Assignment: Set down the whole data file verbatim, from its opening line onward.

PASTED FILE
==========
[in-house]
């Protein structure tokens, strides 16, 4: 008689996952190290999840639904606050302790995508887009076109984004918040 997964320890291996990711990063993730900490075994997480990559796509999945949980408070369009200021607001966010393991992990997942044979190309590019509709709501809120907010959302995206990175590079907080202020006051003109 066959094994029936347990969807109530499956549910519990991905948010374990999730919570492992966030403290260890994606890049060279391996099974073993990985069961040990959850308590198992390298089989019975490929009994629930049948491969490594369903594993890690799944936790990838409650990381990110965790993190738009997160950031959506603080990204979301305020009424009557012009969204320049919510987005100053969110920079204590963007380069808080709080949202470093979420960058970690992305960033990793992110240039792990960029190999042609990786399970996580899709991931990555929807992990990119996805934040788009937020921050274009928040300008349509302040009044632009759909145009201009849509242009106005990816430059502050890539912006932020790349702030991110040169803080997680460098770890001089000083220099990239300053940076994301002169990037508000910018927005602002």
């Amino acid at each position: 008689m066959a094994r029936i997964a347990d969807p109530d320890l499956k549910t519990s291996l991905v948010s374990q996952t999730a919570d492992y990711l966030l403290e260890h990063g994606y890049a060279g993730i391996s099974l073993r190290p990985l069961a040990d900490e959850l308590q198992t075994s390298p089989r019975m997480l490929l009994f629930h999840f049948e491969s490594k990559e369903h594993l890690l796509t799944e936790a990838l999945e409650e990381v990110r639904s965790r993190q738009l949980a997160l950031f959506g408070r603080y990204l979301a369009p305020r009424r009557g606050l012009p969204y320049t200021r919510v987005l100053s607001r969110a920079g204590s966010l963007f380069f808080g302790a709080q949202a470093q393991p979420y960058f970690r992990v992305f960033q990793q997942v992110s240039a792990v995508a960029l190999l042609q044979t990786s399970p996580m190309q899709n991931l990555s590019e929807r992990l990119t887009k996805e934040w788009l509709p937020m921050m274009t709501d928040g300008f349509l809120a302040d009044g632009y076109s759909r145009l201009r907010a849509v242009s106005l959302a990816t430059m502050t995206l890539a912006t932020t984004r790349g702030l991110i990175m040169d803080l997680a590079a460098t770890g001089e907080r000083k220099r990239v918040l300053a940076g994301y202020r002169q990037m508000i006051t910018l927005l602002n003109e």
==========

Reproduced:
[in-house]
């Protein structure tokens, strides 16, 4: 008689996952190290999840639904606050302790995508887009076109984004918040 997964320890291996990711990063993730900490075994997480990559796509999945949980408070369009200021607001966010393991992990997942044979190309590019509709709501809120907010959302995206990175590079907080202020006051003109 066959094994029936347990969807109530499956549910519990991905948010374990999730919570492992966030403290260890994606890049060279391996099974073993990985069961040990959850308590198992390298089989019975490929009994629930049948491969490594369903594993890690799944936790990838409650990381990110965790993190738009997160950031959506603080990204979301305020009424009557012009969204320049919510987005100053969110920079204590963007380069808080709080949202470093979420960058970690992305960033990793992110240039792990960029190999042609990786399970996580899709991931990555929807992990990119996805934040788009937020921050274009928040300008349509302040009044632009759909145009201009849509242009106005990816430059502050890539912006932020790349702030991110040169803080997680460098770890001089000083220099990239300053940076994301002169990037508000910018927005602002």
């Amino acid at each position: 008689m066959a094994r029936i997964a347990d969807p109530d320890l499956k549910t519990s291996l991905v948010s374990q996952t999730a919570d492992y990711l966030l403290e260890h990063g994606y890049a060279g993730i391996s099974l073993r190290p990985l069961a040990d900490e959850l308590q198992t075994s390298p089989r019975m997480l490929l009994f629930h999840f049948e491969s490594k990559e369903h594993l890690l796509t799944e936790a990838l999945e409650e990381v990110r639904s965790r993190q738009l949980a997160l950031f959506g408070r603080y990204l979301a369009p305020r009424r009557g606050l012009p969204y320049t200021r919510v987005l100053s607001r969110a920079g204590s966010l963007f380069f808080g302790a709080q949202a470093q393991p979420y960058f970690r992990v992305f960033q990793q997942v992110s240039a792990v995508a960029l190999l042609q044979t990786s399970p996580m190309q899709n991931l990555s590019e929807r992990l990119t887009k996805e934040w788009l509709p937020m921050m274009t709501d928040g300008f349509l809120a302040d009044g632009y076109s759909r145009l201009r907010a849509v242009s106005l959302a990816t430059m502050t995206l890539a912006t932020t984004r790349g702030l991110i990175m040169d803080l997680a590079a460098t770890g001089e907080r000083k220099r990239v918040l300053a940076g994301y202020r002169q990037m508000i006051t910018l927005l602002n003109e």